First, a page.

Negative news plays a part in why people underestimate the progress humanity is making, but to discern the true state of the world we only need look at the statistics.
9 reasons why the doom-mongers are wrong
The constant bombardment of negative news plays a part in why people consistently underestimate the progress humanity is making, whereas the truth is a different matter — a steady, cumulative progress is occurring on many fronts and progress has often been surprisingly rapid. To discern the true state of the world we only need look at the statistics.
Signs of improvement: 9 staggering statistics
1.The world is about 100 times wealthier than it was 200 years ago and, contrary to popular belief, the wealth is more evenly distributed. Globalisation, the decline of trade barriers, the decrease in transportation and communication costs,and the rise of vertical supply chains have all had an effect.
2. ‘The vast majority of poor Americans enjoy luxuries unavailable to the Vanderbilts and Astors of 150 years ago such as electricity, air-conditioning and colour televisions.., better medicine and sanitation allow people to live longer, healthier lives.’ – Steven Pinker, Enlightenment Now: The Case for Reason, Science, Humanism and Progress.
3. The number of people killed annually in wars is less than a quarter of that in the 1980s and just half of one percent of the toll in the Second World War. There is still war in the world, and though it comes as no solace to those affected by it, studies show that there is a great deal less of it overall.
4. “During the 20th century, Americans became 96% less likely to die in a car crash, 92% less likely to perish in a fire and 95% less likely to expire on the job. Street vendors in South Sudan have mobile phones whose computing power far exceeds that of the Apollo Space Capsule that landed the first humans on the moon in 1969.“ — Michael Møller, United Nations Under-Secretary-General.
5. In every part of the world IQ scores have been rising, by a staggering 30 points in 100 years, meaning that the average person today scores better than 98% of people a century ago, and the answer is thought to be better nutrition. Researchers call this the Flynn Effect.
Things are looking up!
6. Children across the globe are far likelier to go to school than they were in 1900. Research shows the rise correlates with the global decline in child labour.
7. Two centuries ago only 1% of people lived in democracies, and even there, women and working-class men were denied the vote. Now two-thirds of people live in democracies. More recently, the gradual introduction of local elections in China has improved local politics and lead to more educated politicians.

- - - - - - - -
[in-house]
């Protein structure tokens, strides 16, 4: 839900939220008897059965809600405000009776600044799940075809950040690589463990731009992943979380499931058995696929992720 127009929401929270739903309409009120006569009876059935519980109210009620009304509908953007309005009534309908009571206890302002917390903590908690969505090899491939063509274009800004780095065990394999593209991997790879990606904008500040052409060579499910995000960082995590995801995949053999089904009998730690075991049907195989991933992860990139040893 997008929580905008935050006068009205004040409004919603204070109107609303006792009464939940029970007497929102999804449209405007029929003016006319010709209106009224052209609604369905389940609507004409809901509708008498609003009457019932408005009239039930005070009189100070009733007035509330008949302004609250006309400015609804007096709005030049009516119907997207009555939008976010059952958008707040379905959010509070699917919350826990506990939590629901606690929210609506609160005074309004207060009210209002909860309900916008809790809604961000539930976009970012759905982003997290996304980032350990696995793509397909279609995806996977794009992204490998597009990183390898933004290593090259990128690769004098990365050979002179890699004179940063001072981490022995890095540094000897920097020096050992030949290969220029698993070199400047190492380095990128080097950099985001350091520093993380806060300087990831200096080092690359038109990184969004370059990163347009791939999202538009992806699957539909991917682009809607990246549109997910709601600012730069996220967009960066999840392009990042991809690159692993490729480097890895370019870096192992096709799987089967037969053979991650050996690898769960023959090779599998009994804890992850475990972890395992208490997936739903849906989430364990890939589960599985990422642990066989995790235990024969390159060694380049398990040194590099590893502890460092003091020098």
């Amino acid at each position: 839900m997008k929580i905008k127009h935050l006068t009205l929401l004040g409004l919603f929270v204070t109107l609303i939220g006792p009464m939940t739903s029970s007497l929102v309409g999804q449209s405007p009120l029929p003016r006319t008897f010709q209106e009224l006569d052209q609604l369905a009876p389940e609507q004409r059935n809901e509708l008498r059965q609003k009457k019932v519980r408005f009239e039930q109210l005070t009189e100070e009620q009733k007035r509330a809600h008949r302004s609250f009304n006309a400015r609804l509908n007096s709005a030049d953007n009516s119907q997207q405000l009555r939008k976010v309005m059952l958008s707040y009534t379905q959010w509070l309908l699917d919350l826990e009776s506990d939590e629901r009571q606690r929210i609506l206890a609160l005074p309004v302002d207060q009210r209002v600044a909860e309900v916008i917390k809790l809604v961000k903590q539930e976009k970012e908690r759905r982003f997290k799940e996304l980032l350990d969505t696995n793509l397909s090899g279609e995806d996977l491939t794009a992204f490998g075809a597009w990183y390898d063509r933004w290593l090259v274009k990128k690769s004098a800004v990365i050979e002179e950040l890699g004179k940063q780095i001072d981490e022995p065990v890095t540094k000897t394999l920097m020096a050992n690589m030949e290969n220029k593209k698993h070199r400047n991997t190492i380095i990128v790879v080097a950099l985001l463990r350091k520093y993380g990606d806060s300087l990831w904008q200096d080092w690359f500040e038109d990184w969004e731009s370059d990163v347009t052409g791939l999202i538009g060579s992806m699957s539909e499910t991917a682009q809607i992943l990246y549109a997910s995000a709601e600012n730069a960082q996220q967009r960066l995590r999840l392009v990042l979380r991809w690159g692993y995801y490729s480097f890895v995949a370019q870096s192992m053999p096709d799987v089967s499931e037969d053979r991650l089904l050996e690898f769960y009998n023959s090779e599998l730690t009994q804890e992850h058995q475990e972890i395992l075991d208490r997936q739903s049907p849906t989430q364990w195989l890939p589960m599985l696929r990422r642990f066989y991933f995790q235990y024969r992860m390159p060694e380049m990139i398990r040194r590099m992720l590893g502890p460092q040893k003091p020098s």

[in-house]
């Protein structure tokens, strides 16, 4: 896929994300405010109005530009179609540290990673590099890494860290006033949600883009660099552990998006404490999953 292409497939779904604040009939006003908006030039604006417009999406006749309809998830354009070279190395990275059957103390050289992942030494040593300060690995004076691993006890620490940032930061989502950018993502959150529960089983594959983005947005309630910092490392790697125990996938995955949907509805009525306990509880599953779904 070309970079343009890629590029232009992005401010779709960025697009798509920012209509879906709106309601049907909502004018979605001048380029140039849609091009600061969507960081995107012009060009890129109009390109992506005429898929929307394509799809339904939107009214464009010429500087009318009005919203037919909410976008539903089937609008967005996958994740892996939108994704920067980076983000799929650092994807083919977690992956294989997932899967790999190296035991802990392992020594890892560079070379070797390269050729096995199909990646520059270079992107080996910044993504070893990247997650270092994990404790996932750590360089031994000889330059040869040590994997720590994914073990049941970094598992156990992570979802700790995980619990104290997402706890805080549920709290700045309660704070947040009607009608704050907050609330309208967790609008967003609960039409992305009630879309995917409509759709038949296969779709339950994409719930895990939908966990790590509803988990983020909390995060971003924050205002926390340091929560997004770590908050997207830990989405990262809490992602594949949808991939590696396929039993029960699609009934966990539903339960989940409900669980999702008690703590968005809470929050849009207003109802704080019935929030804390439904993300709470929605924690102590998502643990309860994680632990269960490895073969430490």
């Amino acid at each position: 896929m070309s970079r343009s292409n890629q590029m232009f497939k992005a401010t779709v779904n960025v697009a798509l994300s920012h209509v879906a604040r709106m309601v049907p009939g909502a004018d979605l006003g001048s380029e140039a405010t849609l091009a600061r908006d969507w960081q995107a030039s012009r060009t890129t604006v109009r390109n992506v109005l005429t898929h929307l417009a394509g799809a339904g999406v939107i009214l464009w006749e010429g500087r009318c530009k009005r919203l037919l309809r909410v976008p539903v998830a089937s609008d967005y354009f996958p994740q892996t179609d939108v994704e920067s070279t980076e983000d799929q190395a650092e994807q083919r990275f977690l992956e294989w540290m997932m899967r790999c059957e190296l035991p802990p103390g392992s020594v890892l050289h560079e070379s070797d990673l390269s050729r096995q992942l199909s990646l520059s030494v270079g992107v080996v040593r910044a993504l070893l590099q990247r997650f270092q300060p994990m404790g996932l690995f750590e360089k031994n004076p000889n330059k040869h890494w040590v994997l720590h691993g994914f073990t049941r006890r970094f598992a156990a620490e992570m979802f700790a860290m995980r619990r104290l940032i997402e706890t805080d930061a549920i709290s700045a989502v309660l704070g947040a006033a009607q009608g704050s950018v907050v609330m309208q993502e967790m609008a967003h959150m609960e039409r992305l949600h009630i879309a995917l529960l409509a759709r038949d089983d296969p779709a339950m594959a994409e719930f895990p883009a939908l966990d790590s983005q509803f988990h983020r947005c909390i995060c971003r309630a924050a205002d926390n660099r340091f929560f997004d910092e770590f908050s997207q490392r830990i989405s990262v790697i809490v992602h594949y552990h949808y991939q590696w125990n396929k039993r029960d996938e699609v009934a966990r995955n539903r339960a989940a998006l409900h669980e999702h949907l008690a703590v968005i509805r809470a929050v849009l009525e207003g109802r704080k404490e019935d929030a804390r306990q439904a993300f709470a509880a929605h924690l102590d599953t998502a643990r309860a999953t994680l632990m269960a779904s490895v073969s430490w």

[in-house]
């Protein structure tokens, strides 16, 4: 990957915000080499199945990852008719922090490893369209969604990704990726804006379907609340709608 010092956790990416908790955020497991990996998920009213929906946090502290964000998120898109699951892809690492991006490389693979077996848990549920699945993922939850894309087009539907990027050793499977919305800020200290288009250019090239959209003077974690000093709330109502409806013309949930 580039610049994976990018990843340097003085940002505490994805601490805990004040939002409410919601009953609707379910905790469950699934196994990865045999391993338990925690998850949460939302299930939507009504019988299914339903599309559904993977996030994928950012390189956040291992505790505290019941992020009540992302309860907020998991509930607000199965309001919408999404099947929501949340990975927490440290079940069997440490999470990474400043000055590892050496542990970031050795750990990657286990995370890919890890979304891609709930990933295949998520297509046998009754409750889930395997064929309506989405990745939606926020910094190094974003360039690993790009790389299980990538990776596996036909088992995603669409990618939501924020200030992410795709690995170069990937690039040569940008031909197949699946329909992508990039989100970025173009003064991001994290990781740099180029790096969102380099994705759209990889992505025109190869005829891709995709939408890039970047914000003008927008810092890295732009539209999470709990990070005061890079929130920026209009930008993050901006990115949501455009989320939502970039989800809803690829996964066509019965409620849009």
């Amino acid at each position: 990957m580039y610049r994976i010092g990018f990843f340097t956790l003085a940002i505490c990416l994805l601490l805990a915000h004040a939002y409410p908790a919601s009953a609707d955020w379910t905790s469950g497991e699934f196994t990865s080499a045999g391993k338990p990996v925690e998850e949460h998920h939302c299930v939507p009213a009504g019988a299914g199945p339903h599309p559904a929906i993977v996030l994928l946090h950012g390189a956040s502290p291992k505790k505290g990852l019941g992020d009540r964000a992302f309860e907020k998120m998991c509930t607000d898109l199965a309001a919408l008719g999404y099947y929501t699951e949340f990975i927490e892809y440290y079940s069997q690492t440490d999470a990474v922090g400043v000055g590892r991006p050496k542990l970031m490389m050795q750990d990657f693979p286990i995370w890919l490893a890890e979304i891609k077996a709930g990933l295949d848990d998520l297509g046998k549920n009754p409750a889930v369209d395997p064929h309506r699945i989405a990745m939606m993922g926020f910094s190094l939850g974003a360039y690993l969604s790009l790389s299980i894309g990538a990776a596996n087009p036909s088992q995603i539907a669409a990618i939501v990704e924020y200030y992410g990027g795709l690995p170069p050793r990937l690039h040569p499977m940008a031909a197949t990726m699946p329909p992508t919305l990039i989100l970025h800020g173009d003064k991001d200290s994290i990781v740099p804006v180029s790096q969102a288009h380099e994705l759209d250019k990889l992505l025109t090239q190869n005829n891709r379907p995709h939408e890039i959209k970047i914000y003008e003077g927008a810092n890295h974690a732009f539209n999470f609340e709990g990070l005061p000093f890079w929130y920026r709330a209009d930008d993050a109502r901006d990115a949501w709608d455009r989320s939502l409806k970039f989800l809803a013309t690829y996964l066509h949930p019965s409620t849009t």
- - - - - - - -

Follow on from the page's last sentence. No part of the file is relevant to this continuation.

8. In 45 out of 52 countries in the World Values Survey, happiness increased between 1981 and 2007. It rises roughly in line with absolute income per head, not relative income.
9. The number of nuclear weapons in the world has fallen by 85% since its peak at the height of the Cold War. The United States ended production of fissile material for weapons and removed hundreds of tons of fissile material from weapons programs.
The underlying data unveils a picture of steady, cumulative progress
“Front pages are grim for the same reason that Shakespeare’s plays feature a lot of murders. Tragedy is dramatic.”
“Bad things often happen suddenly and telegenically. The closure of a factory; a terror attack. Hardly anyone would read a story headlined ‘NUMBER OF PEOPLE IN EXTREME POVERTY FELL BY 137,000 SINCE YESTERDAY’ , even though that has been true for every day in the past 25 years.” — Michael Møller, United Nations Under-Secretary-General said in a recent address to the Symposium for Senior NATO/PfP LEGADs (Challenges regarding Legal Interoperability. Geneva Centre for Security Policy).
Møller continued, “Looking at the underlying data, rather than sensationalist headlines, unveils a very different picture – an image not of imminent decline, but of steady, cumulative progress.”
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